The markets have certainly changed quickly.
Just a few months ago minerals professionals were worried about expanding production and the inherent challenge of employing and retaining good people.
Now they find themselves wondering if they can keep operations afloat.
In many cases, most of a processing plant’s workforce has known only large operating margins and constant capital investment.
Increasing the capacity of operations almost at any cost to capture those margins was the order of the day.
Nowadays, with all the current market uncertainties and talk of doom and gloom, some operators will be battening down the hatches, cutting costs wherever they can and waiting for the financial hurricane to subside.
And now, more than ever, is time to start checking, controlling and analysing the full supply chain, both up- and downstream, thereby optimising productivity and minimising unnecessary costs.
To do this effectively and efficiently, some investments may need to be made.
If this is done properly, the savings generated will far outweigh the initial outlay.
As always, in good times and bad, throughput is king, but it is now particularly important to look at the impact of process efficiencies on the bottom line.
So, this article will review some of the techniques used to keep tonnes up, while minimising investments.
Processing professionals should ensure wear items use the latest technology.
Most OEMs are constantly improving their technology and one of the many areas where effort is expended is wear parts.
Extending the life of wear parts is a key goal of OEMs.
While some cynics might suggest the faster items wear, the more spare parts will be sold, the reality is that fast-wearing spare parts are a key driver for the use of pirate parts.
It is in the vested interest of OEMs to ensure they offer the industry the most economic, high-performance wear items.
Pirate parts cost OEMs tens of millions of dollars per year and the best way to prevent them is continuous improvement.
Apart from that, the performance and, in some instances, safety, of pirate parts can be an issue — a discovery only made when failure occurs.
Apart from improving wear life, some OEMs also strive for efficiencies in components such as power consumption savings or metallurgical recovery improvements.
In many cases, upgrading to the latest design when you change out wear items can provide improvements in operating costs far beyond the cost of the component.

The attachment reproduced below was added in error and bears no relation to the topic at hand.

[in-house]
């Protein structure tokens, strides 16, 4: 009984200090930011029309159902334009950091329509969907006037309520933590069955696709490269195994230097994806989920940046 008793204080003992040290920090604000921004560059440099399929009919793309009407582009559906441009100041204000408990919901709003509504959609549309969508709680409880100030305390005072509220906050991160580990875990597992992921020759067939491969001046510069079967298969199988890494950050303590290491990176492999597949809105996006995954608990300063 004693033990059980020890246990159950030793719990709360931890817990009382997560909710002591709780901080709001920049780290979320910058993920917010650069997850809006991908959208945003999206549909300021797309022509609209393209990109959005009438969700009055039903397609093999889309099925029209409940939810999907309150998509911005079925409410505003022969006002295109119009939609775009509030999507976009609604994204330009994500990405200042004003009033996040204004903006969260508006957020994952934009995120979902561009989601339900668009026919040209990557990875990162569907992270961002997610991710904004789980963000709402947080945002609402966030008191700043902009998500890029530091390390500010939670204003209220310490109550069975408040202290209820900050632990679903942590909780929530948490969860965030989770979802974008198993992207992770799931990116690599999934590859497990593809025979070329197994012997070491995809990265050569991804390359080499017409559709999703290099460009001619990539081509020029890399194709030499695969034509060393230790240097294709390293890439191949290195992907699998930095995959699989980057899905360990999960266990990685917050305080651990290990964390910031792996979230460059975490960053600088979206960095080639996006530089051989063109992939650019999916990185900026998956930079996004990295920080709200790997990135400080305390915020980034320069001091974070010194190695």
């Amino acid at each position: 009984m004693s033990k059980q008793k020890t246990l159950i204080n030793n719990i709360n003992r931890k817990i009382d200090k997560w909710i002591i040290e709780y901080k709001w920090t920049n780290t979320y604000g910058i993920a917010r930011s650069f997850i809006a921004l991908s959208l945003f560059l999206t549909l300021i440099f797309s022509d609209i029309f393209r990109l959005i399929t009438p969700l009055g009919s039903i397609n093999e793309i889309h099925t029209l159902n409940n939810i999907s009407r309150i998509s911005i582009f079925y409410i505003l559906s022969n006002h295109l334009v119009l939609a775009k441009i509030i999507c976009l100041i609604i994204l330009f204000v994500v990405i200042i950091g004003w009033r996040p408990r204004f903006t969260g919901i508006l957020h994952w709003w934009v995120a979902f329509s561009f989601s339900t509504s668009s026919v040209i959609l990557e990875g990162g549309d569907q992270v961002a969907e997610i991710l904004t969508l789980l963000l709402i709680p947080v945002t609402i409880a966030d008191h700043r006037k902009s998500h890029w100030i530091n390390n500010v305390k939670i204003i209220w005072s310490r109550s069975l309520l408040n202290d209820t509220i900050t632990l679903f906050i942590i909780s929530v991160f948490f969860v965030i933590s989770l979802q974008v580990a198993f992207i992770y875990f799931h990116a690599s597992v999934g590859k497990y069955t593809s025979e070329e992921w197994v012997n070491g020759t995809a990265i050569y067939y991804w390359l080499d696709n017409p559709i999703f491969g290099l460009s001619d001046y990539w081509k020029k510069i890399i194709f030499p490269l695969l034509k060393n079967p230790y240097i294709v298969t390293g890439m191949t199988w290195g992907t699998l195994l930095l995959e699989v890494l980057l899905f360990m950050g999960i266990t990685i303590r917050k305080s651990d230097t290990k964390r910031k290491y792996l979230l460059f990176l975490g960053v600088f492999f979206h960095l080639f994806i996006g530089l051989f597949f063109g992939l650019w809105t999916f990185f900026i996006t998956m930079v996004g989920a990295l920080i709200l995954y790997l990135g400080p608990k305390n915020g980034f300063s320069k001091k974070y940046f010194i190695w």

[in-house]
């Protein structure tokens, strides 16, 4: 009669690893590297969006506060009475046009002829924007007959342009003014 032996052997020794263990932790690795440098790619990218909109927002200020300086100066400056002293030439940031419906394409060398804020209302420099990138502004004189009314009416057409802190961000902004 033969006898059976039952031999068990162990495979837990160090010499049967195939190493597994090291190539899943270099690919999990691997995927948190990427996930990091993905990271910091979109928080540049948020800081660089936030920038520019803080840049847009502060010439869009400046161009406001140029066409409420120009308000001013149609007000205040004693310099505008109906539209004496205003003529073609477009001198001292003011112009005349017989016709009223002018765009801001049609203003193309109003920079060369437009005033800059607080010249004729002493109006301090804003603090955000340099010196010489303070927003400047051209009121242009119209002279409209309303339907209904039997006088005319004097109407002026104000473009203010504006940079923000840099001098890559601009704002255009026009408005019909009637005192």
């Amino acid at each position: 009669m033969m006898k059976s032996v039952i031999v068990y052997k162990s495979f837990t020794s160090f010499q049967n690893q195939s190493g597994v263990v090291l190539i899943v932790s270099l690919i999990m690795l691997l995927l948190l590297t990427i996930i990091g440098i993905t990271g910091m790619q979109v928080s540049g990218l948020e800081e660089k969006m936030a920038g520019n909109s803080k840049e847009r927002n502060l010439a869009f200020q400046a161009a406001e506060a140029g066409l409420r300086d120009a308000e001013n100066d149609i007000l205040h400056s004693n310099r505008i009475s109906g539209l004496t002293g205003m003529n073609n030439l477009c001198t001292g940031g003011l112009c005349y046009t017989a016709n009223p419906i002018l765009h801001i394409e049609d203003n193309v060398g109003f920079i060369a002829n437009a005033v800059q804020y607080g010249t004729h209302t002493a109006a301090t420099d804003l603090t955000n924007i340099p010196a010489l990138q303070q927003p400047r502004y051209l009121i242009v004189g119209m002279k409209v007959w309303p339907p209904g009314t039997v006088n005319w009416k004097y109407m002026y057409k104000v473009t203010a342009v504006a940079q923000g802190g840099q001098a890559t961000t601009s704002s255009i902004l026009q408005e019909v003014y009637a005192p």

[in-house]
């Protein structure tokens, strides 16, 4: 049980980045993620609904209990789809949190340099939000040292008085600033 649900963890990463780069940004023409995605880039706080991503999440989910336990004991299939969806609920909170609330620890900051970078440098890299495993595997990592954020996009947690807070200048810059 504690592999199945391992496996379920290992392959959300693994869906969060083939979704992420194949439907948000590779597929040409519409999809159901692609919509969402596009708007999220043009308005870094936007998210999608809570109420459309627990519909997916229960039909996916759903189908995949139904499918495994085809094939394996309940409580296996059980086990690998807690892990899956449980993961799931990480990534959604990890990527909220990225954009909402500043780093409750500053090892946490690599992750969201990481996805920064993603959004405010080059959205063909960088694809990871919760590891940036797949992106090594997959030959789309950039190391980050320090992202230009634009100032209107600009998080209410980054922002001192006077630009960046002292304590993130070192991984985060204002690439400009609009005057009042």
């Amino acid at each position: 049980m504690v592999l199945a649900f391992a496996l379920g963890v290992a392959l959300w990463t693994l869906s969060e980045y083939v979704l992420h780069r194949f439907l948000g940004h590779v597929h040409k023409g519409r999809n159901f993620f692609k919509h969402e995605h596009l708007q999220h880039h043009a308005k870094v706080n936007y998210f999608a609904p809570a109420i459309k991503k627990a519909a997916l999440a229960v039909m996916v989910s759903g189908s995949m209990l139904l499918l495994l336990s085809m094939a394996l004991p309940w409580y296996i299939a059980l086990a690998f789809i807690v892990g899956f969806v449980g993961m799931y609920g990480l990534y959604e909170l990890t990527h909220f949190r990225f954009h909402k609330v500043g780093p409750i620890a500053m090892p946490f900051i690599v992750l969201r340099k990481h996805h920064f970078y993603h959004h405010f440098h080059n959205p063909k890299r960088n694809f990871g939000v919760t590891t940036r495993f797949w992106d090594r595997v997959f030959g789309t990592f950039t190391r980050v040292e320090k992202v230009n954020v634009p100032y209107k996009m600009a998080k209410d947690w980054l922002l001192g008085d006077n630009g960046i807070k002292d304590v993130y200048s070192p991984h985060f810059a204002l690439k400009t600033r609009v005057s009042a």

Processing professionals should also review concentrator set-up for present ore type and throughput.
A sudden change in commodity prices will lead to a change in mining strategy.
Perhaps fewer tonnes at the same grade or at a higher grade, or even more tonnes at the same grade may be appropriate.
Such changes are driven by mine economics, but what about the concentrator?
In most cases any significant change in throughput or grade will require modification of the plant set-up. Some areas to examine include:
- Crusher setting if throughput or ore type changes
- Target p80 if grades change
- Grinding ball size if throughput changes
- Number of flotation cleaner stages with feed grade amends
- Froth crowder modifications in flotation cells at lower tonnes and/or grade
- Size of flotation cell slurry control valves
- Modified thickener feed rates may require optimisation of thickener settings.
- Are all the pumps still suitable?
In many cases, the best people to advise on changes to technology set-up are the original designers.
If operators face a significant change in plant throughput or ore grade, then it is always prudent to generate a new mass balance and compare it to the original design criteria.
There is nothing worse than changing a mining strategy to survive in a downturn, only to see the concentrator efficiency lose the planned gains when a few relatively inexpensive changes could have made all the difference.
Managers should ensure that training is up to date.
With far less staff turnover than during the boom and job cuts on the horizon, a reduced workforce needs to be operating at its best.
Now is the best time to ensure that operators and maintenance staff are well trained on the technology used in the concentrator.
The effectiveness of staff is never more apparent than in tight times, when it is essential to have a competent and skilled workforce.
Correctly operating the plant will improve throughput and recovery and minimise maintenance.
During the boom times many operations suffered from large staff turnover.
One of the many downsides is the potential for confusion in the spare parts area.
In a downturn it is important to know exactly what parts are on site, what they are for, and where to source replacements in a timely manner.
It is never desirable to be freighting parts for a shutdown, but this is particularly so when margins are thin.
Equally, it is important to know what parts are imported and impacted by the falling Australian dollar.
Processing professionals should tap into the expertise and knowledge of those whose core competencies are key deliverables on site.
After all, these are the very people who should have best practises and advice on how to, say, audit and optimise the operation of your thickening circuit or manage construction planning, on-site management or even installation and commissioning.
This leaves the plant workforce to the job in hand.
Sudden changes can lead to decisions being made in a hurry without necessarily consulting all sources of available information.
It is important to remember that the fabric of the industry, and its proven record of innovation, has not disappeared simply because commodity prices have fallen.
Talk to the workforce, industry contacts, suppliers and technology partners and look for ideas on efficiency improvements.
*Andrew Okely is currently Manager — Minerals Processing Technologies for Outotec in Australasia.
N Outotec Australia
02 9984 2500